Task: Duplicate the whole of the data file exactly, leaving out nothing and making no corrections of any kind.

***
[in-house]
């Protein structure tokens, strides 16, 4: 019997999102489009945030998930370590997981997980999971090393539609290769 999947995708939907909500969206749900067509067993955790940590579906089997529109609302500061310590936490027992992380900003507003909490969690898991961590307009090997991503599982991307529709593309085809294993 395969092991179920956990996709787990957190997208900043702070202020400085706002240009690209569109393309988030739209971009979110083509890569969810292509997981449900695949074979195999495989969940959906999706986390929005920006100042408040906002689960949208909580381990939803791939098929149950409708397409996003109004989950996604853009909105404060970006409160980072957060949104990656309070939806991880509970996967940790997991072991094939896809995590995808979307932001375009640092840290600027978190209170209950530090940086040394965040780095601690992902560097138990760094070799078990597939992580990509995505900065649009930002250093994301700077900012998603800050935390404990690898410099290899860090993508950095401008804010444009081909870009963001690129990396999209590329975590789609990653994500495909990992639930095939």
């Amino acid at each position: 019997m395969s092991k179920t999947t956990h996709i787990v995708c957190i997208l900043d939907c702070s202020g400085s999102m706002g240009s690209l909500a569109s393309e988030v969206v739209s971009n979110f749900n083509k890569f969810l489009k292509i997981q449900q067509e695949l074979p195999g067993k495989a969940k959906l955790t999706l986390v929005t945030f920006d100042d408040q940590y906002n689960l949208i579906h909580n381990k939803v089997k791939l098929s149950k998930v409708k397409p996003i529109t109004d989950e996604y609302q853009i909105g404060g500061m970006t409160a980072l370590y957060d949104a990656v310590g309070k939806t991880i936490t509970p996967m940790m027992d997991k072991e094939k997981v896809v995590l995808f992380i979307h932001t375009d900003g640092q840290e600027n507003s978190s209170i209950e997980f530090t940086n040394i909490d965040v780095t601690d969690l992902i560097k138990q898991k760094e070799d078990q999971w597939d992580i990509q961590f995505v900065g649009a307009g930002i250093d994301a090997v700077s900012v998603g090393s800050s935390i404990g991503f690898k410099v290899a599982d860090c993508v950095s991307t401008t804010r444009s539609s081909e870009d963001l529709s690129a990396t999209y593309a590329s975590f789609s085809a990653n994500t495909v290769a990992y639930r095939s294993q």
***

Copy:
[in-house]
């Protein structure tokens, strides 16, 4: 019997999102489009945030998930370590997981997980999971090393539609290769 999947995708939907909500969206749900067509067993955790940590579906089997529109609302500061310590936490027992992380900003507003909490969690898991961590307009090997991503599982991307529709593309085809294993 395969092991179920956990996709787990957190997208900043702070202020400085706002240009690209569109393309988030739209971009979110083509890569969810292509997981449900695949074979195999495989969940959906999706986390929005920006100042408040906002689960949208909580381990939803791939098929149950409708397409996003109004989950996604853009909105404060970006409160980072957060949104990656309070939806991880509970996967940790997991072991094939896809995590995808979307932001375009640092840290600027978190209170209950530090940086040394965040780095601690992902560097138990760094070799078990597939992580990509995505900065649009930002250093994301700077900012998603800050935390404990690898410099290899860090993508950095401008804010444009081909870009963001690129990396999209590329975590789609990653994500495909990992639930095939």
């Amino acid at each position: 019997m395969s092991k179920t999947t956990h996709i787990v995708c957190i997208l900043d939907c702070s202020g400085s999102m706002g240009s690209l909500a569109s393309e988030v969206v739209s971009n979110f749900n083509k890569f969810l489009k292509i997981q449900q067509e695949l074979p195999g067993k495989a969940k959906l955790t999706l986390v929005t945030f920006d100042d408040q940590y906002n689960l949208i579906h909580n381990k939803v089997k791939l098929s149950k998930v409708k397409p996003i529109t109004d989950e996604y609302q853009i909105g404060g500061m970006t409160a980072l370590y957060d949104a990656v310590g309070k939806t991880i936490t509970p996967m940790m027992d997991k072991e094939k997981v896809v995590l995808f992380i979307h932001t375009d900003g640092q840290e600027n507003s978190s209170i209950e997980f530090t940086n040394i909490d965040v780095t601690d969690l992902i560097k138990q898991k760094e070799d078990q999971w597939d992580i990509q961590f995505v900065g649009a307009g930002i250093d994301a090997v700077s900012v998603g090393s800050s935390i404990g991503f690898k410099v290899a599982d860090c993508v950095s991307t401008t804010r444009s539609s081909e870009d963001l529709s690129a990396t999209y593309a590329s975590f789609s085809a990653n994500t495909v290769a990992y639930r095939s294993q």